US Masters Swimming

Mountain View Masters

MVM’s Best Meet Ever

FINA 2006 World Masters Championships, Standford, CA
August 3-17, 2006

by Chris Campbell

It was almost 3 years ago when FINA announced that the 2006 World Masters Championships would be held at Stanford.  Big meet fans that we were, Alan Liu and I immediately began making big plans.  Not only would Mountain View Masters be grandly represented in the pool and open water competition, Alan was already laying the groundwork for entering a water polo team, and if we could’ve found a way to scare up some divers or synchro swimmers, Team Teal would’ve been there too.

A lot changed between then and now.

As 2006 rolled in, some questions were raised about MVM’s level of participation, about the team’s competitive spirit.  There were some who cut their ties with the team early.  Sometimes, you’ve got to have faith.  One of the important lessons I learned from Alan was not to push people so hard, but to lead by example instead.  So instead of being a loud cheerleader, I put my trust in encouragement, suggestions, and the occasional motivating prod.

Sometimes, faith is rewarded in grand fashion.  The result was MVM’s greatest meet performance ever, both in terms of competition and support.  44 swimmers signed up, which is a record.  43 signed up for pool events, which is also a record.  In the end, 40 swimmers swam 88 individual races, and  Team Teal fielded 24 relays, breaking the record of 23 set at 2001 SCY Nationals.  The meet ended with 48 new individual team records in the book, many of which were broken more than once during the meet, and 17 new relay records.  Brent Lang place 5th in the M35-39 50 Free, while Maria Klein placed 9th in the W45-49 200 Breast.  Martha Seaver finished 10th in the W50-54 age group in the 3km open water swim, which threw us right into the teeth of the incoming tide and a 35 mph wind.  The 120-159 Mixed 200 Free Relay quartet of Brent, Misa Sugiura, Maike Silver and JR deSouza placed 8th, while Maike, Maria and Misa teamed up with Sharlene Gee to place 10th in the Women’s 160-199 200 Medley Relay.  The one race that left me hoarse, though, was the Men’s 160-199 200 Free Relay, where Kirk Kozlowski, Emeric McDonald, JR and Brent roared to a 3rd Place finish, falling only to the hired guns of Team TYR and an Italian all-star team.  14 other MVMers finished in the top 20, while 7 MVM relays did the same.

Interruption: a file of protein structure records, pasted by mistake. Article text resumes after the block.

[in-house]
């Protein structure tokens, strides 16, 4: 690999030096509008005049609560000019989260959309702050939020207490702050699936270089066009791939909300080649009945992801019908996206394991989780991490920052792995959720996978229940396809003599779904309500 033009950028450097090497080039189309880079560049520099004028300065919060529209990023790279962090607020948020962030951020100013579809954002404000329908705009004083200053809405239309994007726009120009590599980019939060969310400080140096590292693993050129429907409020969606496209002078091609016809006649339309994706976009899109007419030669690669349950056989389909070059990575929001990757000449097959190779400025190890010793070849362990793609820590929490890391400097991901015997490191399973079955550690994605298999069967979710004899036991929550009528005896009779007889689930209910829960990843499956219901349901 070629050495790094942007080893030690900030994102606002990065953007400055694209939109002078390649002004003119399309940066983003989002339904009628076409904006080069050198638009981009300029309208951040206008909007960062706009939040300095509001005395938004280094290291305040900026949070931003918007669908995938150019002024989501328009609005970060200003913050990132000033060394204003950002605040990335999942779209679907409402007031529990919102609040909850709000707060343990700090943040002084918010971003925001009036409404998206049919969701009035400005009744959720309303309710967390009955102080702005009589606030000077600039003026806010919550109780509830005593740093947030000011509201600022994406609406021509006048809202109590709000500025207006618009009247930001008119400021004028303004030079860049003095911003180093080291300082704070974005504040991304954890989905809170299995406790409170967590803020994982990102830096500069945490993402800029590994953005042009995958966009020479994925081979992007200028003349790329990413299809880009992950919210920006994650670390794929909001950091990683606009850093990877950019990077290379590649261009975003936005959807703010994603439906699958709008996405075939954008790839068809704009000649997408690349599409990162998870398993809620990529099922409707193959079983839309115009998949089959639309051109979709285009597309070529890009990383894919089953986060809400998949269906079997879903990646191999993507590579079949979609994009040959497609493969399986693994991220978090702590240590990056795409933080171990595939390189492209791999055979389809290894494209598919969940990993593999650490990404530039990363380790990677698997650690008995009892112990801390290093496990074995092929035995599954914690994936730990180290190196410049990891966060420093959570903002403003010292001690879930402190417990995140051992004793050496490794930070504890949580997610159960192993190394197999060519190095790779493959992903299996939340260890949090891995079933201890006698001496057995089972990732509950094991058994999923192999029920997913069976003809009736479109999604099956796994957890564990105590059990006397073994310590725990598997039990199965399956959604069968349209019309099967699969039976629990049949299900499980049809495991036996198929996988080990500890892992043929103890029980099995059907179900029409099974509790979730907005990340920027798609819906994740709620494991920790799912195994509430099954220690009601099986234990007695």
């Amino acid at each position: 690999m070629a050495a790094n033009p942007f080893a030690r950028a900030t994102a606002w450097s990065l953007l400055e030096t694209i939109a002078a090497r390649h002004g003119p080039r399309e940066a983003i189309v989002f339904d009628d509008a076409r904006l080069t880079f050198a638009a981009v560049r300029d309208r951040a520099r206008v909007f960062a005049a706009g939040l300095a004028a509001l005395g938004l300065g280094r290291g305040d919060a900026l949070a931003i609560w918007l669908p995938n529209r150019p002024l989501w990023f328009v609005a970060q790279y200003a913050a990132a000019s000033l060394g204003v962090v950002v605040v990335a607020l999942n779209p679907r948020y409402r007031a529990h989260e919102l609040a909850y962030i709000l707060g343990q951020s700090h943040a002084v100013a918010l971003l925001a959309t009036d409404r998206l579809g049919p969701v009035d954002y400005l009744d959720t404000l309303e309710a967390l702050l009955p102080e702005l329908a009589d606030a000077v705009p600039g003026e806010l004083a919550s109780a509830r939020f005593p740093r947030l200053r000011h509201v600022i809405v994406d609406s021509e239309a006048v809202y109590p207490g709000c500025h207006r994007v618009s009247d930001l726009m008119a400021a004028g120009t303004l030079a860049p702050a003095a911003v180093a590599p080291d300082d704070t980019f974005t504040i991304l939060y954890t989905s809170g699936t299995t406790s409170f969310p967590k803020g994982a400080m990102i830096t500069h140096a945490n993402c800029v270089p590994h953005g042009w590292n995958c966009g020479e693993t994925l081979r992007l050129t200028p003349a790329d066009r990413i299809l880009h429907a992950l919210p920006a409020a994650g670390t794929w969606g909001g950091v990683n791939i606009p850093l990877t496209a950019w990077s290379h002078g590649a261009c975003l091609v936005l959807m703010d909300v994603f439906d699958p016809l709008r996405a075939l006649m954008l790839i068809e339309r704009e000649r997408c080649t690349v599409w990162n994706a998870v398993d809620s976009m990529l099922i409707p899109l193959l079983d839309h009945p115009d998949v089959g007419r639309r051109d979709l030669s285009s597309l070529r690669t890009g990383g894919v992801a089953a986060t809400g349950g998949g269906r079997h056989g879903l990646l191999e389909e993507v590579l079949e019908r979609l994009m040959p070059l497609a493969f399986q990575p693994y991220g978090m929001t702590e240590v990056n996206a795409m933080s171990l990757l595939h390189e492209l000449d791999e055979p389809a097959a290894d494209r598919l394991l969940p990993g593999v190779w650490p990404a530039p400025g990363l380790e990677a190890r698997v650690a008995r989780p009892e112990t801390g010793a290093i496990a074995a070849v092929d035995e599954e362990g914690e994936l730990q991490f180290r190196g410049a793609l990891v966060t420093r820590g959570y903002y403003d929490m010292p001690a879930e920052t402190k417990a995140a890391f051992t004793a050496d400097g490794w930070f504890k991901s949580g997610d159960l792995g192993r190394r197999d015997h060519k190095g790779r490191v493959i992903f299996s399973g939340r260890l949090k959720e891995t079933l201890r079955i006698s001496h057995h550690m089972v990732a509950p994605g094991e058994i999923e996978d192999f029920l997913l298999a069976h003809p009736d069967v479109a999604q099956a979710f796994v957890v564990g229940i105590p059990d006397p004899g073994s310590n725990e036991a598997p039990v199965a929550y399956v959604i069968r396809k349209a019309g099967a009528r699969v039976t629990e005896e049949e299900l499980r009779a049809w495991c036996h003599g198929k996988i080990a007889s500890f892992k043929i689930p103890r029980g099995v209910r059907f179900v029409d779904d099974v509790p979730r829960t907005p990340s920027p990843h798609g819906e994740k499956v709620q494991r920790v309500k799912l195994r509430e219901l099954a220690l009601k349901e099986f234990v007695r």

The numbers are impressive, but dry.  They don’t reflect that MVM was represented by swimmers from not just the USA, but Germany, France, Ireland, Croatia, Japan, Canada, Brazil, Argentina and the Czech Republic as well.  They don’t make mention of the volunteer efforts of people like Sue Porter, Flip Dibner and Diane Renshaw, along with daughters Hannah and Reilly, and James Littlejohn, to name a few.   The numbers don’t tell how the teams of Flip and Diane, Sue and Rex Frobenius, and Martha and Charlie Branch, Cindy Fulmer and I helped to make the world a little smaller place by hosting foreign swimmers  for dinner on Monday night.  And they don’t tell the story of how Pete Dahlgren, Rex and I went out and got tanked the night before the open water swim with James’ mates from Aberdeen, Scotland.